Edward Lee Shokes
Student Assembly Representative 1; Band 2,3,4; Freshman Platoon 1; Pershing Rifles 2; Senior Platoon 4, IRE 4
Charleston, South Carolina
Wife - Janet; Son - Gene
Navy, Lieutenant Junior Grade
VCP-63, Miramir Naval Air Station
Jan 12, 1936
Jul 23, 1961
Died in a Navy Grumman F9F-8T Cougar #147380, crash 10 miles north of Indio, California
At 8:36 am on June 23, 1961, Lt. David Blackwood and LTJG Edward Shokes departed Miramar Naval Air Station on a scheduled flight that was to last for an hour and a half. The purpose of the flight was to re-familiarize LTJG Shokes with the aircraft. Soon after take-off, Lt Shokes checked in with VCP-63 base radio by stating his call sign (Royal Blue 941), and take-off time. Neither men were heard from again. At 10:48am, Miramar tower informed the squadron Operations Duty Officer that the aircraft was 43 minutes overdue. A search for the missing aircraft commenced and lasted for the next 10 days without success.It wasn’t until six months later on December 17 when prospectors in the Little San Bernardino Mountains came upon the wreckage on a steep mountain slope in a remote canyon. The next day, investigators went to the site and confirmed it was the long missing aircraft. They concluded that the aircraft had struck the ground while inverted, and that LTJG Shokes had just ejected but his parachute did not have enough time to blossom. Lt. Blackwood did not eject. They pointed out that engine failure was a possible cause.
Crash site brings son closer to the father he never knew
Xochitl Peña • The Desert Sun • September 23, 2009 + When Gene Shokes Googled his last name out of curiosity, he had no idea it would take him nearly 2,000 miles across the nation to the remote canyons of Southern California to view the crash site where his father — a pilot in the Navy Reserves — died 48 years ago.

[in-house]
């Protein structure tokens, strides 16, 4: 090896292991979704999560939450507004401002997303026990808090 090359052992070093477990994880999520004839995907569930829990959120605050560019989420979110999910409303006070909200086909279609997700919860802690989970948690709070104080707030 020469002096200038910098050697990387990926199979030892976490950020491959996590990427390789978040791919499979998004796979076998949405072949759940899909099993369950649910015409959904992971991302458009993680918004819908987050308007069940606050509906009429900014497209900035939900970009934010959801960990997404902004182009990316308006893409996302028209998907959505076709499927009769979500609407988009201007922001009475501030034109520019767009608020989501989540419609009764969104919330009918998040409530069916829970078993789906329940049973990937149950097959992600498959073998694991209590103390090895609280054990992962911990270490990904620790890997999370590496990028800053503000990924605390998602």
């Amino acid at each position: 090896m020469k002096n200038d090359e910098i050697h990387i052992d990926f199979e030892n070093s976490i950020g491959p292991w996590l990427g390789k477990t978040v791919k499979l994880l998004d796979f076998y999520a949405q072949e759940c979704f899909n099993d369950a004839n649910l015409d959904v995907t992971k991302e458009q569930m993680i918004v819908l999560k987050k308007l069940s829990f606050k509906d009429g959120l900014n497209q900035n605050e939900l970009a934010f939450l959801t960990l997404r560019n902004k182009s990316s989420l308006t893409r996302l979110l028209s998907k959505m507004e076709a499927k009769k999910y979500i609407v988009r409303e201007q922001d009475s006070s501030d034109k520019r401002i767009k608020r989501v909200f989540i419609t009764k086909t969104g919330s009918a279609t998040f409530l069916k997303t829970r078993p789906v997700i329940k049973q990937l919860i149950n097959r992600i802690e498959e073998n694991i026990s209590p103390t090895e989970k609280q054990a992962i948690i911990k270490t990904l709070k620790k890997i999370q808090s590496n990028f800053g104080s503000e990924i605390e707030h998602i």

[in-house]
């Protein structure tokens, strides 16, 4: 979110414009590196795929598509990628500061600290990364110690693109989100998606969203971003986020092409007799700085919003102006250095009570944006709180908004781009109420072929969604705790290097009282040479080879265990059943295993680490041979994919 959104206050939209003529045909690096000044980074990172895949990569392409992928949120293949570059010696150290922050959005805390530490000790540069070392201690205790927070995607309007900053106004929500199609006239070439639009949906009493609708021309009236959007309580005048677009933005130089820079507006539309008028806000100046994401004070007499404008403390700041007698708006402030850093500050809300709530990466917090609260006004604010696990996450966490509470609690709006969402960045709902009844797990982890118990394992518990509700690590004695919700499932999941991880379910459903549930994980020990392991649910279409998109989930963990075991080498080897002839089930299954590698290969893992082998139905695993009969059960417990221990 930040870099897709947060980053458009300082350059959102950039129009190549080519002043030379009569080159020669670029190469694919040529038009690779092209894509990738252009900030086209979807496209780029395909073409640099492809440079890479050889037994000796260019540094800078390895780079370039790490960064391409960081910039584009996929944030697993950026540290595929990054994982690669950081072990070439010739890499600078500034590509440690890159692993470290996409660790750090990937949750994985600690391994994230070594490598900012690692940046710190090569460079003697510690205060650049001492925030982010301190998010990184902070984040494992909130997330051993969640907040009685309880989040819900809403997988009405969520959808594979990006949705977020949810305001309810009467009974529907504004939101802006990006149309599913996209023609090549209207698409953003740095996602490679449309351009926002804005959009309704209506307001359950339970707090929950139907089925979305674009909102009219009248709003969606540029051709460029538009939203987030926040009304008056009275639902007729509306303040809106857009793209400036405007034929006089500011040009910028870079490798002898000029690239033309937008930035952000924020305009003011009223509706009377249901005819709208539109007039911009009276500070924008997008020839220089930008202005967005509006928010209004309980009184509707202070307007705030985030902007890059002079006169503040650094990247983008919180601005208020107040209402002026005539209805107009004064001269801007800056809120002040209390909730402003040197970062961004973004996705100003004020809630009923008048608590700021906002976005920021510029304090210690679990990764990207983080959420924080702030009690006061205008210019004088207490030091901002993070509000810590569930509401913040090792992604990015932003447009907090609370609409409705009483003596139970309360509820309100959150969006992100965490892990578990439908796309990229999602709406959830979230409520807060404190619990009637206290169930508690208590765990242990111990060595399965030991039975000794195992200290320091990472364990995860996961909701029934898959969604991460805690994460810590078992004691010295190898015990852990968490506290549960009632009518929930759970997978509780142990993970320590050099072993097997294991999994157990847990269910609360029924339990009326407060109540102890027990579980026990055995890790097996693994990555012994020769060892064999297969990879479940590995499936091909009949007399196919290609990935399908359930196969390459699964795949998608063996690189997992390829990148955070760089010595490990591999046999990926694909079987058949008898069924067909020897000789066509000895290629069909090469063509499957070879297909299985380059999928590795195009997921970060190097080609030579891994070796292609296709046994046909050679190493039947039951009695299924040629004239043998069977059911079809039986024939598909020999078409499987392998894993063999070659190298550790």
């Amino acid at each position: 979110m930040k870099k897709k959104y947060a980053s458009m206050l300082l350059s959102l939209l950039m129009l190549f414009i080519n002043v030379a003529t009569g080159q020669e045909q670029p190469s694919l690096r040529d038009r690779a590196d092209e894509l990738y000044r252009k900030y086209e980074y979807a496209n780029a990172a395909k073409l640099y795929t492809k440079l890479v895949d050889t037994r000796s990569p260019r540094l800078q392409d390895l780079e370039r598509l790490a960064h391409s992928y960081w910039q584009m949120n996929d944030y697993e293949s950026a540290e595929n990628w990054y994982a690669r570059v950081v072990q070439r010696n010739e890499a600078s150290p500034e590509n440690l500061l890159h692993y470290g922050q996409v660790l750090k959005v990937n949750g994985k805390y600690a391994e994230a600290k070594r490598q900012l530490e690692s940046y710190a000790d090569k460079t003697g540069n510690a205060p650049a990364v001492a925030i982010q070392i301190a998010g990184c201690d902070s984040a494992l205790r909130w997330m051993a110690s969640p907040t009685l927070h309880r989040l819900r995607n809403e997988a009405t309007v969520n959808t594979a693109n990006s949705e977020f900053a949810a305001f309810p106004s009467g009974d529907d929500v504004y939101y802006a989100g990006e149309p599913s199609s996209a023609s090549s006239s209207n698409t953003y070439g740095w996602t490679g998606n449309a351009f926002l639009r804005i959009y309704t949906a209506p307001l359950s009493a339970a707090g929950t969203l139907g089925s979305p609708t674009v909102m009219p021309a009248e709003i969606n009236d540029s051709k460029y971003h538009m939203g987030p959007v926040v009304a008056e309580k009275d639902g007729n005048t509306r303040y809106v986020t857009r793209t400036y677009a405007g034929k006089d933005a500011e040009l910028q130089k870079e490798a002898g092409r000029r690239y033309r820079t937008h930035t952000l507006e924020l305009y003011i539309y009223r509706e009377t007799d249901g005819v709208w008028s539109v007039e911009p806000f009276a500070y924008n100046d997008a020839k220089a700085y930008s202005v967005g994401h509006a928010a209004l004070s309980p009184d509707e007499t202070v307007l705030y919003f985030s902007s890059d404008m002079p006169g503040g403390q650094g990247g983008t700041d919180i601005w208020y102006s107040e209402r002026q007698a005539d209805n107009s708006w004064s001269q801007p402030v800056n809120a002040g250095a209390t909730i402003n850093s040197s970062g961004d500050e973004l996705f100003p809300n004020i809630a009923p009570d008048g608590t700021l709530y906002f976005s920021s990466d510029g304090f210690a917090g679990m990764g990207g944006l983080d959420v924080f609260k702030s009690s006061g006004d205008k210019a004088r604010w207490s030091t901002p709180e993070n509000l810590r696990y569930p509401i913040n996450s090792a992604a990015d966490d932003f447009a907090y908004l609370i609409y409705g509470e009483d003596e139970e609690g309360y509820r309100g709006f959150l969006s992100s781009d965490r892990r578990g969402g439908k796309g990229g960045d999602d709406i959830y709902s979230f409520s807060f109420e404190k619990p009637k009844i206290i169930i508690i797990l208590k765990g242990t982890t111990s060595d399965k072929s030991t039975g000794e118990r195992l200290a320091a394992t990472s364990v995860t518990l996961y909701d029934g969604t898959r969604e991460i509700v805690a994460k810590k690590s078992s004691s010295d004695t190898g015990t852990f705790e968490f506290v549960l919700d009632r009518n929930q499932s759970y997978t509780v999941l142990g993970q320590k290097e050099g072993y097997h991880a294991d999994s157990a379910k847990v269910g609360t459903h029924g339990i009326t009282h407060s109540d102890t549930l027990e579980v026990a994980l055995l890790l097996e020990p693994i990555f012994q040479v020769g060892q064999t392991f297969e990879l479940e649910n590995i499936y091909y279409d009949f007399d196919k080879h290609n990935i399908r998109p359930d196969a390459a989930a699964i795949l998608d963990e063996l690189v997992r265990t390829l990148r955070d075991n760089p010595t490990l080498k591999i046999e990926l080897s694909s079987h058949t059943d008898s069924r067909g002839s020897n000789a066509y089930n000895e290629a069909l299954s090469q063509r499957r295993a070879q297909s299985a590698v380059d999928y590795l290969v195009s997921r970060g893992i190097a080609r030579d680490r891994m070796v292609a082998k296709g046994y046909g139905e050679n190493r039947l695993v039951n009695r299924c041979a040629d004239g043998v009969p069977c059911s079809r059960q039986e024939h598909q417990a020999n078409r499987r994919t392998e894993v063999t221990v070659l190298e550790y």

His mother, Janet Rae Shokes, was about three months pregnant with him when his father, 25-year-old Edward Shokes, and a fellow Navy pilot took off on June 23, 1961, from Miramar Naval Air Station in San Diego. Six months later, the Grumman F9F Cougar was found smashed in pieces on the side of a steep ridge in the Little San Bernardino Mountains about 10 miles north of Indio.
Shokes, now 47, never got to meet his father, but on Monday for the first time visited the place where his father died. He was able to do so with help from aircraft archaeologist Trey Brandt, who found the crash site in May. “This not-ever-meeting-your-father is like living with a ghost,” said Shokes, adding that his father was a handsome man who yearned to open his own photography shop. “My life definitely changed June 23, 1961.” Brandt’s Web site popped up when Shokes searched his name on the Internet. It featured information about his father’s accident, and many other military plane crashes. He was amazed when he read in detail about the crash, where it happened and that remnants of the plane remain strewn across the mountainside
Shokes, of Pensacola, Fla., contacted Brandt, who offered to take him to the site. Over the past 20 years, Brandt has located more than 300 crash sites in the deserts and mountains of the Southwest, gathering information on the wrecks from newspaper clippings and declassified documents from the Naval History and Heritage Command. Even though Shokes never met his father, he has at least partly followed in his father’s footsteps. He earned his pilot’s license in the early 1990s and, like his father, has an electrical engineering degree.